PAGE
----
R&D announcements confirmed for budget night – but are they positive or problematic?

Early Federal Budget comments by the Treasurer have made it all but certain that the Government will make significant R&D tax program announcements on Budget night.

The Review of the R&D Tax Incentive report, released in September 2016, originally made six recommendations, with an immediate consensus that the less popular recommendations including an intensity threshold were impractical. Subsequently the 2030 Innovation & Science Australia Strategic Plan, released in January 2018, suggested improvements to two of the original recommendations.

The main focus of criticism has been that some businesses have been accessing more than their fair share of incentives, and questions around whether what was being claimed was actually making a meaningful contribution towards innovation improvement.

The Treasurer’s recent comments suggested that the program will be relaunched saying:

Our focus is to relaunch an R&D tax incentive that is all about R&D additionality, things that would not have happened anyway, and rewarding the intensity of that effort.

He is echoing the language of ‘spillover’ and ’additionality’ used when the R&D Tax Incentive program was first unveiled in 2009. That said, the perception clearly remains that the program requires further fine-tuning to achieve the intended innovation policy outcomes and integrity.

Refunds capped annually and cumulatively

Annual caps on amounts that can be refunded have been recommended at AU$4 million, as well as a maximum cumulative refund cap (recommended at AU$40 million). The treatment of remaining offset amounts remains uncertain.

This is a controversial recommendation, especially for life science and high growth technology companies that can face difficulties in obtaining funding, often for long and intensive R&D programs. Low annual caps could result in the unwelcome staggering or delaying of research activities.

This would also require broad integrity measures to prevent the splitting of R&D activities across companies. A cumulative maximum will also create the need for tracing measures to account for company and project movements, and further integrity provisions to prevent avoidance over time.

Overall verdict: could be problematic, especially for industries such as life sciences where entities may have already made significant R&D investments, and decided on Australia as a location from a strategic perspective, based on the existing R&D rules and benefits. More needs to be shared on potential grandfathering arrangements for existing R&D projects, as well as the “tracing” R&D claims for the purposes of the $40m overall cap.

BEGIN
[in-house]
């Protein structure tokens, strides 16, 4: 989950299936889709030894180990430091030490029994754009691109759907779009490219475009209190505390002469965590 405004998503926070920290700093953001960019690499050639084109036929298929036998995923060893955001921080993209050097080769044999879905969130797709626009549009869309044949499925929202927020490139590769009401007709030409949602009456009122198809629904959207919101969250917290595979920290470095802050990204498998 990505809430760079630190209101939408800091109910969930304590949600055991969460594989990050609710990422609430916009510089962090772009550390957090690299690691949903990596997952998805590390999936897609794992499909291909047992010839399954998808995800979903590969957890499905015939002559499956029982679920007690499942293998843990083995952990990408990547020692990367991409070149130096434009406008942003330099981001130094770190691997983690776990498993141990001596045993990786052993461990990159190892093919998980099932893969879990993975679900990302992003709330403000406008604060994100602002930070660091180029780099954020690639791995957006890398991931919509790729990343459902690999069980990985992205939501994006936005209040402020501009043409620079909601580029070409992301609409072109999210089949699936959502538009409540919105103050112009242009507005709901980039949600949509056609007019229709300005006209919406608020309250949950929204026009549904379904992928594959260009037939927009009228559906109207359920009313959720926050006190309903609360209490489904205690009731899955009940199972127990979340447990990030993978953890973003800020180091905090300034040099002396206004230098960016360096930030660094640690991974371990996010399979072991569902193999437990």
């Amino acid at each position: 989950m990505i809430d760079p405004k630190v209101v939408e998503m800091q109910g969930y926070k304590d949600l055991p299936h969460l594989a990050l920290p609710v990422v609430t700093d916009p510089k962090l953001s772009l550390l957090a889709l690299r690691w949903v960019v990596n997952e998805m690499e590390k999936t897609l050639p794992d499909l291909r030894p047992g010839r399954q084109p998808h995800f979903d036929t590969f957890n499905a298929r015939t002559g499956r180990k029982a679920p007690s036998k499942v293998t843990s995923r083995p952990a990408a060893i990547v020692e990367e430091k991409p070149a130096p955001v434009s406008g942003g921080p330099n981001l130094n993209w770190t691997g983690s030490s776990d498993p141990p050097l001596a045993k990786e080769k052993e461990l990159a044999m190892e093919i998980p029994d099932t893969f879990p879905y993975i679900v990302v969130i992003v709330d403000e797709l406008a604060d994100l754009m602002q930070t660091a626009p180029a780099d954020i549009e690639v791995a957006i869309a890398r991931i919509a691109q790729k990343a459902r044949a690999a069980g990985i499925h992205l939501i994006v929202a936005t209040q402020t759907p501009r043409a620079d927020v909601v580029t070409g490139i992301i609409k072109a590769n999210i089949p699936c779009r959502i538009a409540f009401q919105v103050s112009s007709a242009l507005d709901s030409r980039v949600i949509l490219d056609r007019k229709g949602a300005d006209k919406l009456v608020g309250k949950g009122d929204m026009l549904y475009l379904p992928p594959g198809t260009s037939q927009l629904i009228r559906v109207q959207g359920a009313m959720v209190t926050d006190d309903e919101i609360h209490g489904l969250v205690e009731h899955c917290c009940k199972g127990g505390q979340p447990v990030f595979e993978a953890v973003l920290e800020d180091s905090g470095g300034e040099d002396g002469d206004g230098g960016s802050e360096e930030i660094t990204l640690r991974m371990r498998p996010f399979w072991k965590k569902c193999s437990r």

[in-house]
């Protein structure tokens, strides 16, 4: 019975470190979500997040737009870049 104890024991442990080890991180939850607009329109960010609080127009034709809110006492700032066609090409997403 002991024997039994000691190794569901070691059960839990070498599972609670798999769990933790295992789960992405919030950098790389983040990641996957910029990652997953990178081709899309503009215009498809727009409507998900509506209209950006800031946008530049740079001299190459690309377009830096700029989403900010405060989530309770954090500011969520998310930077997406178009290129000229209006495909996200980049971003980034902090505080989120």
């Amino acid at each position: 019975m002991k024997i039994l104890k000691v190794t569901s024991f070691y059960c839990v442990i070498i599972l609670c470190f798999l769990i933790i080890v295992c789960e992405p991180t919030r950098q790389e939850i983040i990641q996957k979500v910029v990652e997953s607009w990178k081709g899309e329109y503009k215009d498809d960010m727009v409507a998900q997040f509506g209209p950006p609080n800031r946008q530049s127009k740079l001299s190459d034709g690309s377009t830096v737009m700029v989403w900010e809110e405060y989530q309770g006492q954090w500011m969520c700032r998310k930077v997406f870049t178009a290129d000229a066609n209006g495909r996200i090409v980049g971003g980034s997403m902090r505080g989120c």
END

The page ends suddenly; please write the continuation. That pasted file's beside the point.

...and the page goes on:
Intensity threshold

The language used by the Treasurer suggests that an intensity threshold for the non-refundable component of the incentive may be introduced with a view to encouraging incremental R&D. For example, the recommended requirement for an R&D spend of 1 percent of total ‘annual expenditure’, with all eligible R&D expenditure attracting the benefit once the threshold has been reached.

Such a blunt mechanism may dis-incentivise those companies below the threshold to undertake any R&D, and incentivise those above the threshold who will obtain a benefit for all expenditure, even if not incremental.

Given potentially high levels of general “annual expenditure”, industries such as manufacturing and fast moving consumer goods (FMCG) will likely be unduly impacted in meeting the expenditure threshold. Other industries will also have to manage costs that are influenced by factors outside of their control (e.g. commodity prices), which contribute to the calculation of the intensity threshold. Indeed, unless a base or prior year threshold is envisaged, companies may be tracking a moving target, detracting from the concept of the program being an ‘incentive’.
Regardless of how the threshold is defined, this will create uncertainty in forecasting the availability of the incentive each year. Such a feature could also result in aggressive positions being adopted to reach minimum expenditure thresholds.

Overall verdict: problematic. If it eventuates, this would be an unwelcome feature of Budget night for many, with a number of industry bodies already canvassing their members to test its potential impact.

20 percent collaboration premium

It is likely that Budget night will see the introduction of a collaboration premium of up to 20 percent on the non-refundable tax offset. This could provide additional support for businesses undertaking R&D activities with publicly-funded research organisations. The premium could also apply to the cost of employing new STEM PhD or equivalent graduates. The finer details of the proposed premium will be of much interest to universities and businesses alike.

Overall verdict: potentially positive.

What next

Companies that expect to be materially affected by the Budget announcements must quickly evaluate the Government’s final decisions and policy measures once announced. It is likely that the window to potentially influence policy will be short.

Whatever the outcome of the next few months, it is to be hoped that this round of legislative amendments will be the last for a significant period of time. Confidence in the longevity of the program needs to be restored for those taxpayers with R & D initiatives still eligible under the revised program.

Importantly, although the Government discusses the issue within the context of spillover and additionality, the reality is that the R&D tax incentive is also a location-focused incentive, seeking to attract R&D to Australian shores and retain the talent conducting these R&D programs within the country. It is hoped that this period of uncertainty, and the potential changes, will not detract from the perception of Australia as an innovation-friendly destination.


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